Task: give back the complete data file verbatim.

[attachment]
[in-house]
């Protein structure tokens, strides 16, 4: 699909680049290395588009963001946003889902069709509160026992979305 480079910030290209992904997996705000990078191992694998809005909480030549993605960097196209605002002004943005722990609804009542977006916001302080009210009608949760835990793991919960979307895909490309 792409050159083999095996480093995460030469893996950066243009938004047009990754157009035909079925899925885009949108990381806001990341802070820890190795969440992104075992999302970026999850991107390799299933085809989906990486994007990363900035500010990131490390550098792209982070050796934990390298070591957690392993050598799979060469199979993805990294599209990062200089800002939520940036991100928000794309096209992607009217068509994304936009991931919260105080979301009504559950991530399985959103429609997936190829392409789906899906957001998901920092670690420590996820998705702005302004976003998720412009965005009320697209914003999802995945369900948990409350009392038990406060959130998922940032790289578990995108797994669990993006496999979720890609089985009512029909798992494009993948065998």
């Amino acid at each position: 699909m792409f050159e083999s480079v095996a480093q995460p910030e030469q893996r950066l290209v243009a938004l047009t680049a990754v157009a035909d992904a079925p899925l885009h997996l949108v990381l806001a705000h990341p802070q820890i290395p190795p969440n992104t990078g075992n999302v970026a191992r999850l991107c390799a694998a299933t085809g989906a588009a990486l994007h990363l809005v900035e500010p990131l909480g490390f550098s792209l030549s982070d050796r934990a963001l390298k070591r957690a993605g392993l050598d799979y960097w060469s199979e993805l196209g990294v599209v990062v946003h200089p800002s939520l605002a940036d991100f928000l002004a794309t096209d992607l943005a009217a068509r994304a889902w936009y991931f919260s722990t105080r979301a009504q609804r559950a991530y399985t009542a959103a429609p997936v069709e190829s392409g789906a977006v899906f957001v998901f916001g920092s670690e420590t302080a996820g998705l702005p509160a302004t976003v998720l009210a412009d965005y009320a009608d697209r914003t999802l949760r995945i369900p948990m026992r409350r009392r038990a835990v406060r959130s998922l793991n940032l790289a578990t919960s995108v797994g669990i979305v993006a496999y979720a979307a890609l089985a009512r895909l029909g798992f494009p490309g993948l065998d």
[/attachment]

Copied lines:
[in-house]
């Protein structure tokens, strides 16, 4: 699909680049290395588009963001946003889902069709509160026992979305 480079910030290209992904997996705000990078191992694998809005909480030549993605960097196209605002002004943005722990609804009542977006916001302080009210009608949760835990793991919960979307895909490309 792409050159083999095996480093995460030469893996950066243009938004047009990754157009035909079925899925885009949108990381806001990341802070820890190795969440992104075992999302970026999850991107390799299933085809989906990486994007990363900035500010990131490390550098792209982070050796934990390298070591957690392993050598799979060469199979993805990294599209990062200089800002939520940036991100928000794309096209992607009217068509994304936009991931919260105080979301009504559950991530399985959103429609997936190829392409789906899906957001998901920092670690420590996820998705702005302004976003998720412009965005009320697209914003999802995945369900948990409350009392038990406060959130998922940032790289578990995108797994669990993006496999979720890609089985009512029909798992494009993948065998």
């Amino acid at each position: 699909m792409f050159e083999s480079v095996a480093q995460p910030e030469q893996r950066l290209v243009a938004l047009t680049a990754v157009a035909d992904a079925p899925l885009h997996l949108v990381l806001a705000h990341p802070q820890i290395p190795p969440n992104t990078g075992n999302v970026a191992r999850l991107c390799a694998a299933t085809g989906a588009a990486l994007h990363l809005v900035e500010p990131l909480g490390f550098s792209l030549s982070d050796r934990a963001l390298k070591r957690a993605g392993l050598d799979y960097w060469s199979e993805l196209g990294v599209v990062v946003h200089p800002s939520l605002a940036d991100f928000l002004a794309t096209d992607l943005a009217a068509r994304a889902w936009y991931f919260s722990t105080r979301a009504q609804r559950a991530y399985t009542a959103a429609p997936v069709e190829s392409g789906a977006v899906f957001v998901f916001g920092s670690e420590t302080a996820g998705l702005p509160a302004t976003v998720l009210a412009d965005y009320a009608d697209r914003t999802l949760r995945i369900p948990m026992r409350r009392r038990a835990v406060r959130s998922l793991n940032l790289a578990t919960s995108v797994g669990i979305v993006a496999y979720a979307a890609l089985a009512r895909l029909g798992f494009p490309g993948l065998d």